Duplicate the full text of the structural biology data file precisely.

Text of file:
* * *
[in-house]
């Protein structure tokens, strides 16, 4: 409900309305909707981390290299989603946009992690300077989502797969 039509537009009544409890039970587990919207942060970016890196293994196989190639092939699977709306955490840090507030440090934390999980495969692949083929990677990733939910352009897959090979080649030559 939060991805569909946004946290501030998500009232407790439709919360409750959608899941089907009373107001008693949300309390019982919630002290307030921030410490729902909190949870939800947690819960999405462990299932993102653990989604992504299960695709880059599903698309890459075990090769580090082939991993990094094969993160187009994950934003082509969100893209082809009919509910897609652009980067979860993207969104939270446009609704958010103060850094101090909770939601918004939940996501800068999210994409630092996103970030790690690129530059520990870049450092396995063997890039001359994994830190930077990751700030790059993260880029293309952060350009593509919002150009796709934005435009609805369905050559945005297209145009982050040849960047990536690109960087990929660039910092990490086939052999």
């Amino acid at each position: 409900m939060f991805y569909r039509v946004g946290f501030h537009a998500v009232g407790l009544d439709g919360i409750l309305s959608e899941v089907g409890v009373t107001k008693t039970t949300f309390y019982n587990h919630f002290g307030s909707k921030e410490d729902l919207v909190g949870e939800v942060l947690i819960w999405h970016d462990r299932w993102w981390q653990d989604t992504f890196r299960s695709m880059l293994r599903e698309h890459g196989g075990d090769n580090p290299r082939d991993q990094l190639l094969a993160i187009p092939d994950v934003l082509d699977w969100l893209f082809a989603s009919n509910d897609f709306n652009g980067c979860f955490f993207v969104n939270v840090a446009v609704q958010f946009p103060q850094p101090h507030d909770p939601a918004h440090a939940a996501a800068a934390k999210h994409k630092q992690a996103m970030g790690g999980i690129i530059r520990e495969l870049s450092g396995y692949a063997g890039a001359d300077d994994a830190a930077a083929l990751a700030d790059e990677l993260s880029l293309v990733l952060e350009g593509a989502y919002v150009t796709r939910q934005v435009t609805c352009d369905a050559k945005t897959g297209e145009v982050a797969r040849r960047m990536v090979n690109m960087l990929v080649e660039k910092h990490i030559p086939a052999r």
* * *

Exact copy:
[in-house]
């Protein structure tokens, strides 16, 4: 409900309305909707981390290299989603946009992690300077989502797969 039509537009009544409890039970587990919207942060970016890196293994196989190639092939699977709306955490840090507030440090934390999980495969692949083929990677990733939910352009897959090979080649030559 939060991805569909946004946290501030998500009232407790439709919360409750959608899941089907009373107001008693949300309390019982919630002290307030921030410490729902909190949870939800947690819960999405462990299932993102653990989604992504299960695709880059599903698309890459075990090769580090082939991993990094094969993160187009994950934003082509969100893209082809009919509910897609652009980067979860993207969104939270446009609704958010103060850094101090909770939601918004939940996501800068999210994409630092996103970030790690690129530059520990870049450092396995063997890039001359994994830190930077990751700030790059993260880029293309952060350009593509919002150009796709934005435009609805369905050559945005297209145009982050040849960047990536690109960087990929660039910092990490086939052999």
């Amino acid at each position: 409900m939060f991805y569909r039509v946004g946290f501030h537009a998500v009232g407790l009544d439709g919360i409750l309305s959608e899941v089907g409890v009373t107001k008693t039970t949300f309390y019982n587990h919630f002290g307030s909707k921030e410490d729902l919207v909190g949870e939800v942060l947690i819960w999405h970016d462990r299932w993102w981390q653990d989604t992504f890196r299960s695709m880059l293994r599903e698309h890459g196989g075990d090769n580090p290299r082939d991993q990094l190639l094969a993160i187009p092939d994950v934003l082509d699977w969100l893209f082809a989603s009919n509910d897609f709306n652009g980067c979860f955490f993207v969104n939270v840090a446009v609704q958010f946009p103060q850094p101090h507030d909770p939601a918004h440090a939940a996501a800068a934390k999210h994409k630092q992690a996103m970030g790690g999980i690129i530059r520990e495969l870049s450092g396995y692949a063997g890039a001359d300077d994994a830190a930077a083929l990751a700030d790059e990677l993260s880029l293309v990733l952060e350009g593509a989502y919002v150009t796709r939910q934005v435009t609805c352009d369905a050559k945005t897959g297209e145009v982050a797969r040849r960047m990536v090979n690109m960087l990929v080649e660039k910092h990490i030559p086939a052999r």